One year after earthquake, Haiti remains desperate for help


     The numbers alone cannot possibly reflect the scope of human suffering, but they are mindboggling nonetheless.
     More than a year after a magnitude 7.0 earthquake devastated Haiti, the toll on the island nation borders on the unimaginable.
     More than 300,000 are presumed dead. About a million people remain homeless. Officials say less than 5 percent of the debris has been cleared. A cholera epidemic – outside the quake zone itself – has taken 3,600 lives. Huge tent cities, erected in haste and lacking even the most basic provisions, have taken on an air of permanence.
     “It can be disheartening to see how little has been done there,” said Reverend Albert Melifaite, pastor of First Haitian UMC in Roswell.
     Melifaite, whose roots run deep in Haiti, lost various family members and friends in the quake, which struck on Jan. 12, 2010, centered about 10 miles southwest of Port-au-Prince. The quake was felt more than 200 miles away in Cuba.
     In the year since the tragedy, Melifaite has made eight trips to Haiti. This month, he leaves on trip No. 9. Much of his efforts have been focused on helping orphans.
     “There has been much focus on Haiti and billions of dollars committed,” Melifaite said, “but there is little to show for it. Not much has changed. People are suffering. They are hungry. But they continue to be hopeful.”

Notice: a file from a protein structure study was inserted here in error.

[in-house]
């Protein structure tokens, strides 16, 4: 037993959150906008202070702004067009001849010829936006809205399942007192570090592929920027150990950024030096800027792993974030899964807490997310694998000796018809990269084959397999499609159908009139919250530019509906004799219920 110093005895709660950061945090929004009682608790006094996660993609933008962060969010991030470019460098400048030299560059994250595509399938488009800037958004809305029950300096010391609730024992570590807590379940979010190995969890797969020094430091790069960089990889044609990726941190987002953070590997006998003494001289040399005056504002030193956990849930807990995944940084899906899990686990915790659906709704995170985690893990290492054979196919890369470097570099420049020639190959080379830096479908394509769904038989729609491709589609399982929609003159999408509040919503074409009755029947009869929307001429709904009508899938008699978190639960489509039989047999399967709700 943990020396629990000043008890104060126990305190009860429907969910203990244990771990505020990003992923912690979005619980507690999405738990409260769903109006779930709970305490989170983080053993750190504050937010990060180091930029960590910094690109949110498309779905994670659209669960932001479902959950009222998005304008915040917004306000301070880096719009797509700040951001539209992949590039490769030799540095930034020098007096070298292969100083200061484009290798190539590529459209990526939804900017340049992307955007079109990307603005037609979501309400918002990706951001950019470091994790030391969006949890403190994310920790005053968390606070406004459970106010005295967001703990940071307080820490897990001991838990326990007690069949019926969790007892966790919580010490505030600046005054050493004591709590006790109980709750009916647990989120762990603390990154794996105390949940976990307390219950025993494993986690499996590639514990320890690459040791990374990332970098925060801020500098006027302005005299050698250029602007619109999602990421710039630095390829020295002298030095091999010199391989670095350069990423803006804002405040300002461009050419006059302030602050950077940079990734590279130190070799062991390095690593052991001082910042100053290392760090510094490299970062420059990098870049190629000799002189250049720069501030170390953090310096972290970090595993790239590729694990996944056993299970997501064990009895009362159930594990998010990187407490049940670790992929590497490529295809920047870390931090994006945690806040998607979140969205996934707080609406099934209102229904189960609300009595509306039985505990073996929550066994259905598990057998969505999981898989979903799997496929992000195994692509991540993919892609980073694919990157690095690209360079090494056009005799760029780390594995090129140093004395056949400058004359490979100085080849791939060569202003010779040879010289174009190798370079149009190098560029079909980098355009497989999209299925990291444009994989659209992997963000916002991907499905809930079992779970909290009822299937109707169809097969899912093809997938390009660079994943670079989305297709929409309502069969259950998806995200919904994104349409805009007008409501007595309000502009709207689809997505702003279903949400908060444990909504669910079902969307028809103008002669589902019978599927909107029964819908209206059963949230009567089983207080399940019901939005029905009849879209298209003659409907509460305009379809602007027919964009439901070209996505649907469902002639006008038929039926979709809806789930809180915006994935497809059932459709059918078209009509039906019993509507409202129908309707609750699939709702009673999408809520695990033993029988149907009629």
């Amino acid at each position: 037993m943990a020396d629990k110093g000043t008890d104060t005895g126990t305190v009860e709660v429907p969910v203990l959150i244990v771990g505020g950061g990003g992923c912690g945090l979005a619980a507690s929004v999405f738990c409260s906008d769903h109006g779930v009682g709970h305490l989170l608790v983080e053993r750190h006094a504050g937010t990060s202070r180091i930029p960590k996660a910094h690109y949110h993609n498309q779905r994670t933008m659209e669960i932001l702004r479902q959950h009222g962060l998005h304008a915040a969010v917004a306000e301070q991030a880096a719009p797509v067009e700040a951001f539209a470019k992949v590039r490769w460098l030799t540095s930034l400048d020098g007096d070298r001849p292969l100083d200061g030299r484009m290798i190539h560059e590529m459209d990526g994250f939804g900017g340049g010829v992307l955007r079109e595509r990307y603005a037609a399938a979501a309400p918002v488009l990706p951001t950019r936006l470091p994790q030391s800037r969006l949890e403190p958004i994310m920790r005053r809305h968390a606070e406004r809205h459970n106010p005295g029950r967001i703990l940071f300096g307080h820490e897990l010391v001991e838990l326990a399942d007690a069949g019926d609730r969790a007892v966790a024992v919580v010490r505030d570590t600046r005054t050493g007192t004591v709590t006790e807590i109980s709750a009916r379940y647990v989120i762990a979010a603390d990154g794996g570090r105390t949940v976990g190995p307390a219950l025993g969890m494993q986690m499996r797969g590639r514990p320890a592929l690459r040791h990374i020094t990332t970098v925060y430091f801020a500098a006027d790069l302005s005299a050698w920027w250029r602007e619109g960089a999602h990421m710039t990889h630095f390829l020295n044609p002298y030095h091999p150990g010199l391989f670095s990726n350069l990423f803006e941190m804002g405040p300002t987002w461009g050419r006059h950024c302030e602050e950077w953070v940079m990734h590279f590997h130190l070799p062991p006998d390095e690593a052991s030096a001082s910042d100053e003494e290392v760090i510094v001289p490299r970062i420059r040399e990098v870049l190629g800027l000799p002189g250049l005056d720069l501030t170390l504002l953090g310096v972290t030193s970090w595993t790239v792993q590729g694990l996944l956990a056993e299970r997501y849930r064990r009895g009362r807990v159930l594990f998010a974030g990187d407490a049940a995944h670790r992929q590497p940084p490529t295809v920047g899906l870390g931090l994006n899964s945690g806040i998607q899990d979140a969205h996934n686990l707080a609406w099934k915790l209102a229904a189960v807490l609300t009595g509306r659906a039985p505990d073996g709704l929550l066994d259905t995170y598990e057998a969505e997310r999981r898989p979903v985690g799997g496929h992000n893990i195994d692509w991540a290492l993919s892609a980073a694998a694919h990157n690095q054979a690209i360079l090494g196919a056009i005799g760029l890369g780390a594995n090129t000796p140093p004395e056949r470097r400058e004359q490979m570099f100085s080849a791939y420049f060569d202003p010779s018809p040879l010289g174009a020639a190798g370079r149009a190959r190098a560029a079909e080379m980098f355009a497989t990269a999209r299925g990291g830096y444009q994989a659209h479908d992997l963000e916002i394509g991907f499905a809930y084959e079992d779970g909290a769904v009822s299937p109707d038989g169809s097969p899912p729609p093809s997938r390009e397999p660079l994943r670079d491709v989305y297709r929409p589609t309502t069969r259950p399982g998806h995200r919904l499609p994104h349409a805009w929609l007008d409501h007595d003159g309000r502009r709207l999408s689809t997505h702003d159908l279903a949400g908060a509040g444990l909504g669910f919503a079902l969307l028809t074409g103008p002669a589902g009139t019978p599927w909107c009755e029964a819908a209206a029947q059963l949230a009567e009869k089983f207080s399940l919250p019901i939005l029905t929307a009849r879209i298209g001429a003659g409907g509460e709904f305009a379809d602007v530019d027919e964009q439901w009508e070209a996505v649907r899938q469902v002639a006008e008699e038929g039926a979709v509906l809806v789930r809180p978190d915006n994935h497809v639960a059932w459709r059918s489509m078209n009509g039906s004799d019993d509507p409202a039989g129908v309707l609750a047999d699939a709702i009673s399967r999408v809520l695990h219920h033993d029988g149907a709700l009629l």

How desperate is the need for food? How hungry would you have to be to, literally, eat dirt?
      Melifaite knows. He has watched as starving Haitians carefully prepare and consume mud pies.
“It is heartbreaking,” he said.  
     Haiti relief remains a high priority for United Methodists in North Georgia and for the UMCOR. In 2010, North Georgia Methodists gave more than $1 million to the General Advance Funds for Haiti relief.
     On Sat, Jan. 15, members of the North Georgia Conference gathered in Atlanta’s Centennial Olympic Park to mark the one-year anniversary of the Haiti quake. A large, clear container filled with rubble and debris served as a visual reminder of the destruction.
     The Atlanta Journal-Constitution published an advance story on the event and quoted Jamie Jenkins, executive assistant to the bishop.
     “"The cleanup has barely begun," Jenkins told the AJC.  "When you look at the vastness of the destruction, the scope of the poverty in the area, it's hard to assess what progress has been made. The scars still run deep."
      In addition to Melifaite’s ongoing efforts, various teams from the North Georgia Conference are planning a trip to Haiti in 2011.
    “There has been a lack of accountability for governmental organizations promising to help in Haiti,” Melifaite said. “But when you go there you can see the church at work. The situation in Haiti is desperate in many ways, but you can also see the hope. As Christians, we always have hope.”
To learn more, please visit UMCOR's Haiti emergency page at To support UMCOR's relief and recovery work in Haiti, please visit